Today in Canada's Political History - January 5, 1950: Alberta’s High River Times newspaper publishes a review of Arthur Meighen’s speech collection, Unrevised and Unrepented

Former Prime Minister Arthur Meighen made a wise decision when he chose to assemble and publish a collection of his best speeches long after he had left the political arena. His collection, Unrevised and Unrepented, was published in 1949. The book received excellent reviews and had a great impact in cementing Meighen’s reputation as one of Canada’s greatest-ever political speech makers.

One of the newspaper’s that reviewed Meighen’s book was the High River Times in Alberta. “Not many politicians in this or any other country could afford to have their speeches covering a period of forty years published unrevised in book form. This is the achievement of Right Honourable Arthur Meighen, PC, KC. The speeches are not only unrevised, but unrepented,” the review stated. “He said what he thought at the time regardless often of what was politically expedient or profitable, and is able, now, many years later, to present them to the public, unafraid and unashamed. He is able to do this now because, like Goldsmith’s preacher, he was unpracticed in the art of seeking power by doctrines fashioned to the varying hour, but like Kipling’s artist, he painted things as he saw them for the good of things as they are.”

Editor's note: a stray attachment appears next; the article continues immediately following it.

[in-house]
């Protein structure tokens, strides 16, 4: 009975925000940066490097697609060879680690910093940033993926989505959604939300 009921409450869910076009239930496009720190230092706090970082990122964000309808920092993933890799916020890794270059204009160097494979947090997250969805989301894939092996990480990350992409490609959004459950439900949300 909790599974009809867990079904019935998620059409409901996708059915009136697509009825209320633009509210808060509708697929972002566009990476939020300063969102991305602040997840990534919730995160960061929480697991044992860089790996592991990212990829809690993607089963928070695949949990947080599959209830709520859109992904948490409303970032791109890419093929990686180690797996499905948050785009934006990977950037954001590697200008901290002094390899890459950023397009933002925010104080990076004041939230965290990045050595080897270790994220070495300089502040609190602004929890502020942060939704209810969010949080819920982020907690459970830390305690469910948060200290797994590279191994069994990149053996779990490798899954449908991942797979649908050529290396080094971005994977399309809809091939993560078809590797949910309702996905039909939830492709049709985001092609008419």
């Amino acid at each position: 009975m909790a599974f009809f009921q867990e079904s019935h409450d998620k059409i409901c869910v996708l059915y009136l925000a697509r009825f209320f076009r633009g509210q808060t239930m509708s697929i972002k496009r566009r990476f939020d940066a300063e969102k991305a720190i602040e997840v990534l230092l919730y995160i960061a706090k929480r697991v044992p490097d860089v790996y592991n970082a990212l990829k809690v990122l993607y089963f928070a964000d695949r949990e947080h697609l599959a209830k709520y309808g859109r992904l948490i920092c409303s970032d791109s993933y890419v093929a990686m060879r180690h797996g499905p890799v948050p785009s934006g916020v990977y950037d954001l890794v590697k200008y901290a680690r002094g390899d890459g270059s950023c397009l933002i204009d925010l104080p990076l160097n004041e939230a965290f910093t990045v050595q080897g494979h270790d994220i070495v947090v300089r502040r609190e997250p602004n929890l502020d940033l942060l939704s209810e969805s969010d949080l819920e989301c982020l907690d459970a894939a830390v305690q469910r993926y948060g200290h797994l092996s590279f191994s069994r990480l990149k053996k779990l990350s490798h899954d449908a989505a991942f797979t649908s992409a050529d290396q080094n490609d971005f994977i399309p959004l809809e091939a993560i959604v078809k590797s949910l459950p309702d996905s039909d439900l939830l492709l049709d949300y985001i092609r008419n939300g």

“Few statesmen and, fewer still, politicians could afford to publish their old speeches without revision,” the paper continued. “If they did, it would not be without repentance afterwards for having exposed how wrong they were when they made the speeches and how stupid they were, later on, to publish them without revision.”

Readers of Art’s History will be interested to learn that the author of that review was Col. Hugh Clark, brother of the newspaper’s owner, Charles Clark. The colonel’s nephew was none other than future prime minister Joe Clark.

Arthur Milnes is an accomplished public historian and award-winning journalist. He was research assistant on The Rt. Hon. Brian Mulroney’s best-selling Memoirs and also served as a speechwriter to then-Prime Minister Stephen Harper and as a Fellow of the Queen’s Centre for the Study of Democracy under the leadership of Tom Axworthy. A resident of Kingston, Ontario, Milnes serves as the in-house historian at the 175 year-old Frontenac Club Hotel.

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